Composting and Worm Farms

Noosa Council encourages residents to reduce organic waste through composting and worm farming.

The products produced provide a great natural fertiliser for gardens. Using compost in your garden is one of the best ways to put nutrients back into the soil. Rich soil increases yield, improves plant health and reduces the need for artificial fertilisers.

Composting and worm farming can assist in reducing organic waste to landfill, which helps reduce greenhouse gas emissions.

Composting and worm farming can fun be for all ages. This video series provides more information for children and parents.

Compost, Worm Farms and Everything in Between


Composting and worm farming at home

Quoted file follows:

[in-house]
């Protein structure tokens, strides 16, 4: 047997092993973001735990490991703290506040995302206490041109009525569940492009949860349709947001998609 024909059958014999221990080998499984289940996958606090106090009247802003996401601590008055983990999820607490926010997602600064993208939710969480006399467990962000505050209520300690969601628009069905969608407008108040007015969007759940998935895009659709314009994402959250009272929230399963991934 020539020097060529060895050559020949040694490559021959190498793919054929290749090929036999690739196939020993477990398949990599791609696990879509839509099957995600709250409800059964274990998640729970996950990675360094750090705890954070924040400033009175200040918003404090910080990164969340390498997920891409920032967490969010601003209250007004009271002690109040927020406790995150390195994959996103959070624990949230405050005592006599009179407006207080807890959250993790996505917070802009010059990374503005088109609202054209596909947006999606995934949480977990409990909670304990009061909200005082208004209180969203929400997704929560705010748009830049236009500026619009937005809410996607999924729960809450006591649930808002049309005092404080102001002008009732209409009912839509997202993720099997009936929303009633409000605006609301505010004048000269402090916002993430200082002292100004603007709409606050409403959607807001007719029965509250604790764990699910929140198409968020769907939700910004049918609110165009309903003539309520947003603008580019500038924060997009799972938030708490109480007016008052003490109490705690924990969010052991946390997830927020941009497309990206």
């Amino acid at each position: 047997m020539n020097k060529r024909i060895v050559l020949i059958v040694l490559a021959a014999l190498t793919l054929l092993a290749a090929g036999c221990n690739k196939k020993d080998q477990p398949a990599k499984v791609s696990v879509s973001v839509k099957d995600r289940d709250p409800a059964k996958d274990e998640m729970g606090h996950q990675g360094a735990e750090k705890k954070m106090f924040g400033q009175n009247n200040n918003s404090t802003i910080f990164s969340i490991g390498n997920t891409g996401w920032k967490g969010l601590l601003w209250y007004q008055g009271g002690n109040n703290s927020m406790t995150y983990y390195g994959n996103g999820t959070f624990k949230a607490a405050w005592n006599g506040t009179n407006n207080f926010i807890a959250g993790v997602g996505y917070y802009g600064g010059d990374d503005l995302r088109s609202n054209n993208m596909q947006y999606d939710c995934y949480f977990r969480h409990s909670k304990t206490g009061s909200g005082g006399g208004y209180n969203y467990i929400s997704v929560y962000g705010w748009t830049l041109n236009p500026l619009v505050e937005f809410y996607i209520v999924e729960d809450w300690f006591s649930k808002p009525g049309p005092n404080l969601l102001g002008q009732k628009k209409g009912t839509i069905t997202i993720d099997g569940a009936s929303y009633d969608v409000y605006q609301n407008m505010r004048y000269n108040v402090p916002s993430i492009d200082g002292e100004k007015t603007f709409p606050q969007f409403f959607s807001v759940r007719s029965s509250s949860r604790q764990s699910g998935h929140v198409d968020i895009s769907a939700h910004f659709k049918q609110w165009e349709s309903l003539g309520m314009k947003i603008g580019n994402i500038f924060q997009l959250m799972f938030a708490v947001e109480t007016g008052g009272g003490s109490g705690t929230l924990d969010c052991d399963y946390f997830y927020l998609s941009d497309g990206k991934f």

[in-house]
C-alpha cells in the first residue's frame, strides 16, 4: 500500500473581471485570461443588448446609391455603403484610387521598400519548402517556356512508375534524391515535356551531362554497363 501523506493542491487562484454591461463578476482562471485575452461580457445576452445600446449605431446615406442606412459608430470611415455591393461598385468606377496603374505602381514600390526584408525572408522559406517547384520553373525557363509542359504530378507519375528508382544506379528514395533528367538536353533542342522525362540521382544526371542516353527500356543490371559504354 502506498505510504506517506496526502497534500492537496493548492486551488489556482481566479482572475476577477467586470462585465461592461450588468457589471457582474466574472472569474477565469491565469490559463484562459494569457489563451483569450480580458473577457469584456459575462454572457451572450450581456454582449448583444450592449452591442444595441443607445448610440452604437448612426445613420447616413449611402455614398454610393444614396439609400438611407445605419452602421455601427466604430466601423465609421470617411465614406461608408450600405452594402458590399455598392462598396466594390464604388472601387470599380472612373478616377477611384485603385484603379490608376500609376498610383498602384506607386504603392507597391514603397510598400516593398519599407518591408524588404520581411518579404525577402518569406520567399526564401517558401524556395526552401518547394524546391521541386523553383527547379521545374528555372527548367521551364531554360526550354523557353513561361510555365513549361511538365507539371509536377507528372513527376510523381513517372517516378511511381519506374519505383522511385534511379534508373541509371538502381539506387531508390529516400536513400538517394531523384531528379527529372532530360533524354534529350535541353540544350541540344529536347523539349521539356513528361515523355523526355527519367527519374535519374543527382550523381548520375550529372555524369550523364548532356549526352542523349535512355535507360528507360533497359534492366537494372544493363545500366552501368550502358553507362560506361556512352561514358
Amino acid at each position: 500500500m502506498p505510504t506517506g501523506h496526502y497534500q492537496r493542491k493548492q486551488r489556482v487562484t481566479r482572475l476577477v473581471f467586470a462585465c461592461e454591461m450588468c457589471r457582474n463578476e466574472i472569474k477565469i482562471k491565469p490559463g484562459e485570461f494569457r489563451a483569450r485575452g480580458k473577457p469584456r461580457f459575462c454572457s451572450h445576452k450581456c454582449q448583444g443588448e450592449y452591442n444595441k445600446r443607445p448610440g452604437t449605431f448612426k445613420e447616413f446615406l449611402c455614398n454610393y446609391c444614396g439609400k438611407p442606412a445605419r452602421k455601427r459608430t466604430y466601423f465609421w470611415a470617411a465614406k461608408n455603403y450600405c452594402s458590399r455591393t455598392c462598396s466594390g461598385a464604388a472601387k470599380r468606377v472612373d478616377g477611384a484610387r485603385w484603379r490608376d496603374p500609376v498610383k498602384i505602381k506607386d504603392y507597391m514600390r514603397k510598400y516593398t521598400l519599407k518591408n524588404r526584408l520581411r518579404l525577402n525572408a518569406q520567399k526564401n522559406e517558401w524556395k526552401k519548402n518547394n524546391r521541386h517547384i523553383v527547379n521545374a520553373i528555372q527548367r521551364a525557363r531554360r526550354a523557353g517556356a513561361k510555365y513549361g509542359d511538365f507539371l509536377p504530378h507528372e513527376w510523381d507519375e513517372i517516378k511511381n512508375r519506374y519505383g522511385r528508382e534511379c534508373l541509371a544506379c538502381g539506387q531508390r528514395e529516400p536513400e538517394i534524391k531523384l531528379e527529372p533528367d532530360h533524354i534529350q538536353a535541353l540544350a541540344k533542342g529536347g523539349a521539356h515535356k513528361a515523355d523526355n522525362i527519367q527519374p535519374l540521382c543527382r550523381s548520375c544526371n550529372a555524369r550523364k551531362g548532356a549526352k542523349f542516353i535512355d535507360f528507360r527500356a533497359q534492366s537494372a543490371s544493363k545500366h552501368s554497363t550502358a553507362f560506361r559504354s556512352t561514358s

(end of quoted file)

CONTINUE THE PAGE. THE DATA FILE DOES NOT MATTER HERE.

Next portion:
• Kitchen scraps and garden waste can account for almost half of the domestic rubbish a household produces. Most of this material can be composted, reducing the amount of rubbish thrown away and easing the strain on landfill.
  • Using grass cuttings on the garden as mulch will save water, fertiliser and money.
  • Residents can reduce their waste to landfill through careful meal planning and shopping. One-third of the food bought on the Sunshine Coast is wasted.
  • Composting and worm farming are two simple ways to minimise waste.
  • Composting also creates a nutrient-rich soil conditioner that can be reused in the garden. It can provide nutrition for plants, flowers and vegetables and helps to prevent moisture loss when used as a surface mulch.
  • Worm farming is a way to recycle organic materials like kitchen scraps. Compost worms are nature's own recyclers, converting kitchen scraps and garden waste for free, while also creating nutrient-rich plant food perfect for the garden or potted plants.

Read more about composting and worm farming in council's Organic Recycling Factsheet [668KB]